Today marks the official union between Continental and United. Rather than attempt to wax eloquent about what this means for us and express more reservations that "things will never be the same," I want to raise my glass and salute the new airline today, and talk about why there is room for optimism.
I first stepped on a United Airlines plane (a 757 bound for Denver from LAX) in the winter of 1995 and have never looked back. I think about how I have grown up with United and witnessed the rise and fall and resurgence of one of America’s most storied air carriers, and unequivocally say that through thick or thin, United has earned my business and my praise. Deep down, I don’t think that mindset will change with Continental now onboard.
Let’s have a Paul Harvey moment:
Did you know that United and Continental share a common founder, William Varney? United Airlines first operated under the name Varney Airlines delivering air mail. On April 26, 1926 Varney inaugurated the first fixed route, fixed schedule service between Boise and Pasco, Washington, ushering in the birth of the modern aviation age. In 1927, William Boeing bought Varney Airlines (among other airlines) and changed the company name to United Aircraft and Transport Corporation, which was renamed United Air Lines the following year.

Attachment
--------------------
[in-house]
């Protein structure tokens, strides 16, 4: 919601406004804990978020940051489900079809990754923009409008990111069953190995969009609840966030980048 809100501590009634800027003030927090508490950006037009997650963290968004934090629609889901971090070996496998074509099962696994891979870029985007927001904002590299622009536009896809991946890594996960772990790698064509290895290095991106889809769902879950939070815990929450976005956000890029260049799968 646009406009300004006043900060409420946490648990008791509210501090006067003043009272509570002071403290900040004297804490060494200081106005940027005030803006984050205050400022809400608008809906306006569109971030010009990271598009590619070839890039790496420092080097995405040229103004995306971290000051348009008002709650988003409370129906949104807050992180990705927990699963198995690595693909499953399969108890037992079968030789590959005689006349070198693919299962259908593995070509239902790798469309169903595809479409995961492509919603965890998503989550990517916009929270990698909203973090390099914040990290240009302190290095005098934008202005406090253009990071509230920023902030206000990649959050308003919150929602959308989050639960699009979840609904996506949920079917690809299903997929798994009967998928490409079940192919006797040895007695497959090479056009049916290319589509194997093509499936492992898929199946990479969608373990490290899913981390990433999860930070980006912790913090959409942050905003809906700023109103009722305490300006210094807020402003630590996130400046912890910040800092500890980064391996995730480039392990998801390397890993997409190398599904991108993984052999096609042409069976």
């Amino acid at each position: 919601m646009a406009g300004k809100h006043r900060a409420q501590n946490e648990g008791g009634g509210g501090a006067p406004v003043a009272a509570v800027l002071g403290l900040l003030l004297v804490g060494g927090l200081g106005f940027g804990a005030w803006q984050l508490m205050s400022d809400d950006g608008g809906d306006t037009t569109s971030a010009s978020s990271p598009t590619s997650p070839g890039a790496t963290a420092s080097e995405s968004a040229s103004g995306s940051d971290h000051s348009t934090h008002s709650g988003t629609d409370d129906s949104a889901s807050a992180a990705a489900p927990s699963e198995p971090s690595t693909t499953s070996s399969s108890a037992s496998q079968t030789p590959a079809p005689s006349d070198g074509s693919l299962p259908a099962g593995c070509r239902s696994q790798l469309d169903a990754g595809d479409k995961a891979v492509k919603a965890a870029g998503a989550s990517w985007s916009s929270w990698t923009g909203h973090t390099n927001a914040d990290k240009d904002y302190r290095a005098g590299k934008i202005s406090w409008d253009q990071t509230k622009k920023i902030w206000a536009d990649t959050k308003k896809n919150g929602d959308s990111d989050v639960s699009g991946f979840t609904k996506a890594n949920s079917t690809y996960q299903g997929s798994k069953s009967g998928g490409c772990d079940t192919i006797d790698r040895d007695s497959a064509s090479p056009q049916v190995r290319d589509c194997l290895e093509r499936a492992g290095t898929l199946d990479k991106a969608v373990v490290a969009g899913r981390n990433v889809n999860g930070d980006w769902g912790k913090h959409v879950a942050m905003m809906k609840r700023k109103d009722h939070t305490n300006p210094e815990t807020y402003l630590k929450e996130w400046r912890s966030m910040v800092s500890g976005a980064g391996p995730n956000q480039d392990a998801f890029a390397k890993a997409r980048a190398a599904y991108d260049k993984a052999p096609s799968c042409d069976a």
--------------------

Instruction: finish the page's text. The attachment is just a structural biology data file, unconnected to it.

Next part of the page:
Continental Airlines, also founded by Varney, was born in 1934 under the name Varney Speed Lines and transported passengers and airmail. Its name was changed to Continental Air Lines in 1937.
So the carriers that trace their heritage back to a common founder have now united.
Last week on a Philadelphia to Chicago flight I smiled when I heard the purser use the following welcome message, hearkening back to the 1980s, "Ladies and gentleman, welcome aboard our Friendship Service to Chicago." After landing at O’Hare, she thanked us for "flying the Friendly Skies of United." Such slogans, long abandoned at United, may seem sappy to some, but they reminded me of better days at United and demonstrated an optimism that the "glory days" are not merely a relic of the past, forever consigned to the dustbin of history.
Continental and United are currently very different airlines with very different employee and corporate cultures. Each airlines brings a lot to the table and United now has the opportunity to fashion itself into one of the world’s leading airlines not merely in terms of miles flown (it has achieved that honor already), but in terms of service and quality. With the right mix of leadership and investment (and a recovering economy), this aspiration is not merely a pipedream.
Here’s a look at the first aircraft, a 737-900, outfitted in United’s new livery. Today it will make its maiden flight from Houston to Chicago, transporting CO big wigs to their new home in the Windy City.
(photo credit: Flying With Fish)
We are on the cusp of a new era. There are worries that persist, but today I celebrate and express optimism that the new United will be a better airline for all of us.